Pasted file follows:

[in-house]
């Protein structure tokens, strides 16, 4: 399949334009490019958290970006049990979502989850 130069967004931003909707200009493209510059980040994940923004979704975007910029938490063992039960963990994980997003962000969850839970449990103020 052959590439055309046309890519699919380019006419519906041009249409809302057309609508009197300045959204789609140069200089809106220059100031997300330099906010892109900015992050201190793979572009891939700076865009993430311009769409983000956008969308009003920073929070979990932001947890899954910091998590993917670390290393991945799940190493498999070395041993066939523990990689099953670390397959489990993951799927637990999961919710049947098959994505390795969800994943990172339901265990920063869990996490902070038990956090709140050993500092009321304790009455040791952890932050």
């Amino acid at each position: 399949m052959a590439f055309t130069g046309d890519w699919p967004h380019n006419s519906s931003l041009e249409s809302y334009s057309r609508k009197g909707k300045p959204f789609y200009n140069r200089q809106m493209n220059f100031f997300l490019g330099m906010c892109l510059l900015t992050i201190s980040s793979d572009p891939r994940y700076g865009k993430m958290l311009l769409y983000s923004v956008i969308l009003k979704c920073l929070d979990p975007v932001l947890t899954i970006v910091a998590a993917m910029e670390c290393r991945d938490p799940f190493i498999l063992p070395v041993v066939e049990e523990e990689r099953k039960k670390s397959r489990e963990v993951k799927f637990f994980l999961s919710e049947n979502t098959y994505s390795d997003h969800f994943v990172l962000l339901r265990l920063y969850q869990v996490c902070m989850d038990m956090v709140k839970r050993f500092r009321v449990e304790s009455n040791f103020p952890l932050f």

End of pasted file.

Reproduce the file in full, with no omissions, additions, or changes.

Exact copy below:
[in-house]
């Protein structure tokens, strides 16, 4: 399949334009490019958290970006049990979502989850 130069967004931003909707200009493209510059980040994940923004979704975007910029938490063992039960963990994980997003962000969850839970449990103020 052959590439055309046309890519699919380019006419519906041009249409809302057309609508009197300045959204789609140069200089809106220059100031997300330099906010892109900015992050201190793979572009891939700076865009993430311009769409983000956008969308009003920073929070979990932001947890899954910091998590993917670390290393991945799940190493498999070395041993066939523990990689099953670390397959489990993951799927637990999961919710049947098959994505390795969800994943990172339901265990920063869990996490902070038990956090709140050993500092009321304790009455040791952890932050």
């Amino acid at each position: 399949m052959a590439f055309t130069g046309d890519w699919p967004h380019n006419s519906s931003l041009e249409s809302y334009s057309r609508k009197g909707k300045p959204f789609y200009n140069r200089q809106m493209n220059f100031f997300l490019g330099m906010c892109l510059l900015t992050i201190s980040s793979d572009p891939r994940y700076g865009k993430m958290l311009l769409y983000s923004v956008i969308l009003k979704c920073l929070d979990p975007v932001l947890t899954i970006v910091a998590a993917m910029e670390c290393r991945d938490p799940f190493i498999l063992p070395v041993v066939e049990e523990e990689r099953k039960k670390s397959r489990e963990v993951k799927f637990f994980l999961s919710e049947n979502t098959y994505s390795d997003h969800f994943v990172l962000l339901r265990l920063y969850q869990v996490c902070m989850d038990m956090v709140k839970r050993f500092r009321v449990e304790s009455n040791f103020p952890l932050f």